Movie > FilmSantiago dreaming
On the heels of the Dardenne brothers' austere thriller Lorna's Silence comes Chilean writer-director Pablo Larraín's exercise in raw, in-the-moment bleakness. Shot on Super 16mm film, employing a handheld camera that purposely loses focus, and creating a seedy, claustrophobic atmosphere of despair, Tony Manero is the kind of edgy, angering work cinephiles flock to because it seems so much more uncompromising than it is.
Raúl (a riveting Alfredo Castro) is a pallid, brooding, 52-year-old slacker; living in a squalid Santiago cantina, waiting for his opportunity to compete on an American Idol-type TV show. Each week the local program selects a top celebrity impersonator and Raúl is determined to become Chile's own Tony Manero (John Travolta's character in Saturday Night Fever).
So twisted are his expectations of fame that Raúl impulsively and brutally murders anyone he perceives as thwarting his mission. Meanwhile, Augusto Pinochet's police squads have got the country locked down, hunting for anyone who opposes the regime.
Larraín is clearly trying to juxtapose police state oppressiveness with American cultural imperialism, drawing subtle parallels between the psychopathology of the Pinochet regime and the murderous sleazebag Raúl. And there's no doubting the young filmmaker's skill. His camera and focus relentlessly orbit Raúl, pulling us into the societal malaise he so convincingly represents. Tony Manero cautions that the flipside of pop culture escapism is soul-sucking insanity.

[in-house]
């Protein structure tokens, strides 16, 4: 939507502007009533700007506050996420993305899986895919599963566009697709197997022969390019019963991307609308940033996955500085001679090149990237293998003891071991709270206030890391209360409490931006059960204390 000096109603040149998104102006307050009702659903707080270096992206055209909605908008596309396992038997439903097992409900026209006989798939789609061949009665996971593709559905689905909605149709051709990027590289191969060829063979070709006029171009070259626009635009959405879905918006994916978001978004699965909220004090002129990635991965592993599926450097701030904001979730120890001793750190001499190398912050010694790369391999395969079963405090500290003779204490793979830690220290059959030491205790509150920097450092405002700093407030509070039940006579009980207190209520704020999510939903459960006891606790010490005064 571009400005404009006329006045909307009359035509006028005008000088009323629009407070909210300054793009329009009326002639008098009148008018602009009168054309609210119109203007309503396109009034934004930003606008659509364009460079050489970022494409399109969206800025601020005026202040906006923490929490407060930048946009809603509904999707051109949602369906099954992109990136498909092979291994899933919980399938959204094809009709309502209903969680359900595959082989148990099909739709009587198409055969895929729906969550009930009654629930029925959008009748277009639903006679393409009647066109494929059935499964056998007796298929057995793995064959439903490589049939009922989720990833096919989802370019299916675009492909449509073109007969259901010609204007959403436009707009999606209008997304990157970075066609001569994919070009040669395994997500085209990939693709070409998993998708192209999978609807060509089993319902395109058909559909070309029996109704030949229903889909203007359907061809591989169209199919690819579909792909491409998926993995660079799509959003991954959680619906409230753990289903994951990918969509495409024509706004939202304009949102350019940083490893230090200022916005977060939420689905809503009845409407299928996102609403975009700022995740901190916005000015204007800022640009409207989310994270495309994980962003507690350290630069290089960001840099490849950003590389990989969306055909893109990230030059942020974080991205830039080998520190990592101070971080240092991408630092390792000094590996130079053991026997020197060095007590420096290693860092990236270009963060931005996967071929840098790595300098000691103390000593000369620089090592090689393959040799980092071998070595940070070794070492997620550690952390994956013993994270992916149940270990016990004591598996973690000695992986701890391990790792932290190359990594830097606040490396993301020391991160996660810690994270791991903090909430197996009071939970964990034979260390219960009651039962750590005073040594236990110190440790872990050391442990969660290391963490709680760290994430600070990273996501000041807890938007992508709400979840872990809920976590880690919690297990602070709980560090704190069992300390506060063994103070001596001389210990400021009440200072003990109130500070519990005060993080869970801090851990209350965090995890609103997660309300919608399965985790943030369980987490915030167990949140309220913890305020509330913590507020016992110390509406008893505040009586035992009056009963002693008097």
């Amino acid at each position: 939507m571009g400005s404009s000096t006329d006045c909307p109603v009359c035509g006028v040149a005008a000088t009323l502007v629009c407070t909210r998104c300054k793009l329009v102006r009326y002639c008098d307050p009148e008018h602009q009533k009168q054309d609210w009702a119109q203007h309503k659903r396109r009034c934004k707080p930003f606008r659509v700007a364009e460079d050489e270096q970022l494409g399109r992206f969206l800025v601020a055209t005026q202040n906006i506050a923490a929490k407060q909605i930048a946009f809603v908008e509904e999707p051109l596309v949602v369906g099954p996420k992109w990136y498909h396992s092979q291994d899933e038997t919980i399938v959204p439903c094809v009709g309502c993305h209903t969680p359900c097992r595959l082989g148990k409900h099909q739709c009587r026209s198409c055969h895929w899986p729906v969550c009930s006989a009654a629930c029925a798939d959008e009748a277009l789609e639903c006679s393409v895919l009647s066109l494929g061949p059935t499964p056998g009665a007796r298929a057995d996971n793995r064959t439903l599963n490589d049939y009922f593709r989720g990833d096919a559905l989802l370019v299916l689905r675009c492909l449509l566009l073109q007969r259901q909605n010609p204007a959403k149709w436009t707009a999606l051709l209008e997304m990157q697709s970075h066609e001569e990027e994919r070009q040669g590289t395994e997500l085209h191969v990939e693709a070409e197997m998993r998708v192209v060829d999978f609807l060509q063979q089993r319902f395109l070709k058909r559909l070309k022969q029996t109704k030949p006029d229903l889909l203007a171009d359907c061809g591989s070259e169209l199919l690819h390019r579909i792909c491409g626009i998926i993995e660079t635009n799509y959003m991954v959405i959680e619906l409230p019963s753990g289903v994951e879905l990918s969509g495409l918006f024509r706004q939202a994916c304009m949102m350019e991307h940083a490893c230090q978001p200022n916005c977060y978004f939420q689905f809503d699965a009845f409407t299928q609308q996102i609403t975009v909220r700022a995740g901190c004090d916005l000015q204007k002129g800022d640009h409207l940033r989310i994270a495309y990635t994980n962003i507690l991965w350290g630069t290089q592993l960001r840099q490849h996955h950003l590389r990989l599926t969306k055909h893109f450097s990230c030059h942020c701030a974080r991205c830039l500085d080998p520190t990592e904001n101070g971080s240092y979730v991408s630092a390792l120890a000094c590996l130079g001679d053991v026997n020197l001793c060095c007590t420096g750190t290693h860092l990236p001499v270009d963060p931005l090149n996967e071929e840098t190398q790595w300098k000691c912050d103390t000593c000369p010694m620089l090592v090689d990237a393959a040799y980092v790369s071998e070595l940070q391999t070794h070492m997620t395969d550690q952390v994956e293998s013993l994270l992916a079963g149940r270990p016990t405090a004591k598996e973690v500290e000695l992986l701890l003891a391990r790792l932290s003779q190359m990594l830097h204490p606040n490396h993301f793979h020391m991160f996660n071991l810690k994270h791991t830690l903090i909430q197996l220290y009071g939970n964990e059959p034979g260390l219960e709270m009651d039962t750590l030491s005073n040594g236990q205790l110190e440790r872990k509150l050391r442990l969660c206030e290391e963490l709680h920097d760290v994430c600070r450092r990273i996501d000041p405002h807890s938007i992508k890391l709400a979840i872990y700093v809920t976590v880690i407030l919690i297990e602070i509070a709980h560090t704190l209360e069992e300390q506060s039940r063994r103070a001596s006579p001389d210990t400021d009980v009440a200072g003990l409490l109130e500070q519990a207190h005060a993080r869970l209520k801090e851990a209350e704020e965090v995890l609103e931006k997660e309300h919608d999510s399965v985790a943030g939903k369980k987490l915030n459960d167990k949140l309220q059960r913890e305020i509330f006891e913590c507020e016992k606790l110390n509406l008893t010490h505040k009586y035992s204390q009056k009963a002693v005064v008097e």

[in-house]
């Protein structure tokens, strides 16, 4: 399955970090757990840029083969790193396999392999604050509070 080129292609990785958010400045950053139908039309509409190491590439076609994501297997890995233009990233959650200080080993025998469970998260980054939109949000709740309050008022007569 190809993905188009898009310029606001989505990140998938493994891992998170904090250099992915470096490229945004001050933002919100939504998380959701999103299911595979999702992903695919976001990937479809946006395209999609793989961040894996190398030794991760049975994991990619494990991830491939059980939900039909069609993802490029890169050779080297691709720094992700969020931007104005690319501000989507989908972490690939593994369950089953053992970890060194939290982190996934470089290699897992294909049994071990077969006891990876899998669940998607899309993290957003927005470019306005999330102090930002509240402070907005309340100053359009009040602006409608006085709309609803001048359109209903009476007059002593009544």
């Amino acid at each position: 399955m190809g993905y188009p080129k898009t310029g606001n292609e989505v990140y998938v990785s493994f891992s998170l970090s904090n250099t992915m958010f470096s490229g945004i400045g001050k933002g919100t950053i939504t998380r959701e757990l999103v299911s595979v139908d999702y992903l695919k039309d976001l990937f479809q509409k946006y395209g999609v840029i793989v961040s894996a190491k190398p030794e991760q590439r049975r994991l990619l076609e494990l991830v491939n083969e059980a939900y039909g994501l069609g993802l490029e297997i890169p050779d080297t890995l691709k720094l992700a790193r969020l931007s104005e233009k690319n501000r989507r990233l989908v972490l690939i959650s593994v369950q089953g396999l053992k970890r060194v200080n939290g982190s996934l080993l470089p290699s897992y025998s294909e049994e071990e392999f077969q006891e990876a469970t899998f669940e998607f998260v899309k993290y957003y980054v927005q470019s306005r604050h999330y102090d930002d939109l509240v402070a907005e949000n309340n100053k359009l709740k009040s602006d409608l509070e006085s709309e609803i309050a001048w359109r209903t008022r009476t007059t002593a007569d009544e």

But Raúl is static. From the very first moments of the film it's clear that he's consumed by sociopathic obsession and rage. The focus of his obsession is almost beside the point. This is no Rupert Pupkin contorted by society into believing he deserves fame, but rather an emotionless monster who has chosen to fixate on Saturday Night Fever. Sure, Larraín suggests that the connection is socioeconomic, but with someone as unredeemably ugly as Raúl, who cares? A soulless thug driven to borrow his cultural identity is still just a soulless thug.
Some critics may argue that Tony Manero is a grim comedy of sorts, with Larraín tossing in subtle jokes meant to tickle the intellect rather than the funny bone. The most obvious one comes early, when Raúl shows up at the TV studio to compete only to discover that it's Chuck Norris day. Even Raúl's robotic attempts to imitate Travolta's dance moves — in one case, in soiled underwear — could be seen as dark humor. But in service of what? If Larraín's exploration of the unleashed id is meant to be comedic, it makes for woefully poor political commentary, and its evocation of Pinochet's reign of terror only cheapens the memory of those who suffered under it.
Showing at the Detroit Film Theatre (inside the DIA, 5200 Woodward Ave., Detroit), at 7 p.m. Friday and Saturday, Oct. 2-3, and at 2 p.m. on Sunday, Oct. 4. It also shows at 9:30 p.m. Friday and Saturday, Oct. 9-10, and at 4 p.m. on Sunday, Oct. 11. Call 313-833-3237.
Jeff Meyers writes about film for Metro Times. Send comments to firstname.lastname@example.org.